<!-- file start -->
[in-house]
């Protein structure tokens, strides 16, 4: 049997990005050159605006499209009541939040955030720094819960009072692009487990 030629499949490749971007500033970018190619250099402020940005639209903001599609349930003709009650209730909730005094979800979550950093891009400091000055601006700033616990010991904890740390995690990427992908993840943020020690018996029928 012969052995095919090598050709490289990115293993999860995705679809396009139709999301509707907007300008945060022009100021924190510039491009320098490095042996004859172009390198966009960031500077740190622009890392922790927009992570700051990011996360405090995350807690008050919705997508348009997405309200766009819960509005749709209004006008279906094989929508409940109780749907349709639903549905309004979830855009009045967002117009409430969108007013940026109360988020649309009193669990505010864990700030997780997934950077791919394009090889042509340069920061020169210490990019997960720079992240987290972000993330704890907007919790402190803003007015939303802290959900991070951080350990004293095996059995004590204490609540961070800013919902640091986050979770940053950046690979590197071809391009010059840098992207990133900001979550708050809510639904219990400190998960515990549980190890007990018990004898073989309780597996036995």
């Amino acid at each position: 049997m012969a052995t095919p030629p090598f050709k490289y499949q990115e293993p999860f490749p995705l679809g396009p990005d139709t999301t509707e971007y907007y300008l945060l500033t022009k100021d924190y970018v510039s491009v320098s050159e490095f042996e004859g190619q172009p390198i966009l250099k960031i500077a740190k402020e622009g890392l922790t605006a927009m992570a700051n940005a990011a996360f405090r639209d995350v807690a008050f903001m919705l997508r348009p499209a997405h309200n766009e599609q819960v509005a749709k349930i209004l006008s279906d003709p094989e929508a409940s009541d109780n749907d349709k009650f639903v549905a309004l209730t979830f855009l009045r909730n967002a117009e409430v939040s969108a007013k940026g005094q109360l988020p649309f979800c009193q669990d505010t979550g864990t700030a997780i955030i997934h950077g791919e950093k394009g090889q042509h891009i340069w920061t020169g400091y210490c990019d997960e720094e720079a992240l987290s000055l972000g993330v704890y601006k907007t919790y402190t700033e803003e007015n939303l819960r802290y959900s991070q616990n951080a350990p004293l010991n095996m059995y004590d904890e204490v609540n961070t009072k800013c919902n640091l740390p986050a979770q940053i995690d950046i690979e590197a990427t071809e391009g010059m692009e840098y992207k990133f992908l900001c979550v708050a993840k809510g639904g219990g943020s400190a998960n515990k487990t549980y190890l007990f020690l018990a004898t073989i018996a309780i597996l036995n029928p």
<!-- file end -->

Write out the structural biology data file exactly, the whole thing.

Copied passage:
[in-house]
């Protein structure tokens, strides 16, 4: 049997990005050159605006499209009541939040955030720094819960009072692009487990 030629499949490749971007500033970018190619250099402020940005639209903001599609349930003709009650209730909730005094979800979550950093891009400091000055601006700033616990010991904890740390995690990427992908993840943020020690018996029928 012969052995095919090598050709490289990115293993999860995705679809396009139709999301509707907007300008945060022009100021924190510039491009320098490095042996004859172009390198966009960031500077740190622009890392922790927009992570700051990011996360405090995350807690008050919705997508348009997405309200766009819960509005749709209004006008279906094989929508409940109780749907349709639903549905309004979830855009009045967002117009409430969108007013940026109360988020649309009193669990505010864990700030997780997934950077791919394009090889042509340069920061020169210490990019997960720079992240987290972000993330704890907007919790402190803003007015939303802290959900991070951080350990004293095996059995004590204490609540961070800013919902640091986050979770940053950046690979590197071809391009010059840098992207990133900001979550708050809510639904219990400190998960515990549980190890007990018990004898073989309780597996036995």
């Amino acid at each position: 049997m012969a052995t095919p030629p090598f050709k490289y499949q990115e293993p999860f490749p995705l679809g396009p990005d139709t999301t509707e971007y907007y300008l945060l500033t022009k100021d924190y970018v510039s491009v320098s050159e490095f042996e004859g190619q172009p390198i966009l250099k960031i500077a740190k402020e622009g890392l922790t605006a927009m992570a700051n940005a990011a996360f405090r639209d995350v807690a008050f903001m919705l997508r348009p499209a997405h309200n766009e599609q819960v509005a749709k349930i209004l006008s279906d003709p094989e929508a409940s009541d109780n749907d349709k009650f639903v549905a309004l209730t979830f855009l009045r909730n967002a117009e409430v939040s969108a007013k940026g005094q109360l988020p649309f979800c009193q669990d505010t979550g864990t700030a997780i955030i997934h950077g791919e950093k394009g090889q042509h891009i340069w920061t020169g400091y210490c990019d997960e720094e720079a992240l987290s000055l972000g993330v704890y601006k907007t919790y402190t700033e803003e007015n939303l819960r802290y959900s991070q616990n951080a350990p004293l010991n095996m059995y004590d904890e204490v609540n961070t009072k800013c919902n640091l740390p986050a979770q940053i995690d950046i690979e590197a990427t071809e391009g010059m692009e840098y992207k990133f992908l900001c979550v708050a993840k809510g639904g219990g943020s400190a998960n515990k487990t549980y190890l007990f020690l018990a004898t073989i018996a309780i597996l036995n029928p």